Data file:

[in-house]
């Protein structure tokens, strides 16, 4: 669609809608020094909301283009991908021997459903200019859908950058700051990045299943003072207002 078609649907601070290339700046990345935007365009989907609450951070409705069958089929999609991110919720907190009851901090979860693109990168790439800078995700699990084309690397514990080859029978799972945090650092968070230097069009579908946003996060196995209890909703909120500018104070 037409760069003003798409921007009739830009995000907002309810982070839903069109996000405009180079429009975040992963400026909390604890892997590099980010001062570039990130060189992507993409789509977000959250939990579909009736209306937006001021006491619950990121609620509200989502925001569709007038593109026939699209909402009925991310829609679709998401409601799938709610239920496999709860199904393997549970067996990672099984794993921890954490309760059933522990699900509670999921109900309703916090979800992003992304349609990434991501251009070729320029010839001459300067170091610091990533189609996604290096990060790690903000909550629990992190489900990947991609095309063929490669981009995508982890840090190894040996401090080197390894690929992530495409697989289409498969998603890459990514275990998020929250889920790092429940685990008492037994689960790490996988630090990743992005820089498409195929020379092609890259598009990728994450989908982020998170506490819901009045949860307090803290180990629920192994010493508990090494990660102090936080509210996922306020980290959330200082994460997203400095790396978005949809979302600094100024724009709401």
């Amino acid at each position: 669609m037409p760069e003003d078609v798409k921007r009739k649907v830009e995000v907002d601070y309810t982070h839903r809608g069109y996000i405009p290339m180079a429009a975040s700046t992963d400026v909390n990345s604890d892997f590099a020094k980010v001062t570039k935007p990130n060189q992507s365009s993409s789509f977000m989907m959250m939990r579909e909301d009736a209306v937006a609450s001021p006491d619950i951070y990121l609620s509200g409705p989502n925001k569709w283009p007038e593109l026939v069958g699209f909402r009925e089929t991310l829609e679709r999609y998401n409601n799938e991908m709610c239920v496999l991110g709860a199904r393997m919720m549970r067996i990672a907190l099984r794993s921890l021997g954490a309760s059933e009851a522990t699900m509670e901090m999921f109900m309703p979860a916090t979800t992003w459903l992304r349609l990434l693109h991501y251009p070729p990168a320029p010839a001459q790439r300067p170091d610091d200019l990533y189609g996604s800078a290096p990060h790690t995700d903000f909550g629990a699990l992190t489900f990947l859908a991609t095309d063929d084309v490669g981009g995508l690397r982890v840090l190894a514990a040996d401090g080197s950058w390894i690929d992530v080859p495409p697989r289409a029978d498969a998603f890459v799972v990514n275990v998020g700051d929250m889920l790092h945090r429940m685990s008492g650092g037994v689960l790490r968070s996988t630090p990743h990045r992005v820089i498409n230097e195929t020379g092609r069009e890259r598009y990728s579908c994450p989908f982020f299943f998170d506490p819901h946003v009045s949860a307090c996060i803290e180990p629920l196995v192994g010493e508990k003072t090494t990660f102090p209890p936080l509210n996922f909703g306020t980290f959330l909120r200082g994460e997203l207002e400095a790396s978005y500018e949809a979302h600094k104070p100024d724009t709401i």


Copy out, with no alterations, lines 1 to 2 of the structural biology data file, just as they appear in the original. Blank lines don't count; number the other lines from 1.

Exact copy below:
[in-house]
């Protein structure tokens, strides 16, 4: 669609809608020094909301283009991908021997459903200019859908950058700051990045299943003072207002 078609649907601070290339700046990345935007365009989907609450951070409705069958089929999609991110919720907190009851901090979860693109990168790439800078995700699990084309690397514990080859029978799972945090650092968070230097069009579908946003996060196995209890909703909120500018104070 037409760069003003798409921007009739830009995000907002309810982070839903069109996000405009180079429009975040992963400026909390604890892997590099980010001062570039990130060189992507993409789509977000959250939990579909009736209306937006001021006491619950990121609620509200989502925001569709007038593109026939699209909402009925991310829609679709998401409601799938709610239920496999709860199904393997549970067996990672099984794993921890954490309760059933522990699900509670999921109900309703916090979800992003992304349609990434991501251009070729320029010839001459300067170091610091990533189609996604290096990060790690903000909550629990992190489900990947991609095309063929490669981009995508982890840090190894040996401090080197390894690929992530495409697989289409498969998603890459990514275990998020929250889920790092429940685990008492037994689960790490996988630090990743992005820089498409195929020379092609890259598009990728994450989908982020998170506490819901009045949860307090803290180990629920192994010493508990090494990660102090936080509210996922306020980290959330200082994460997203400095790396978005949809979302600094100024724009709401």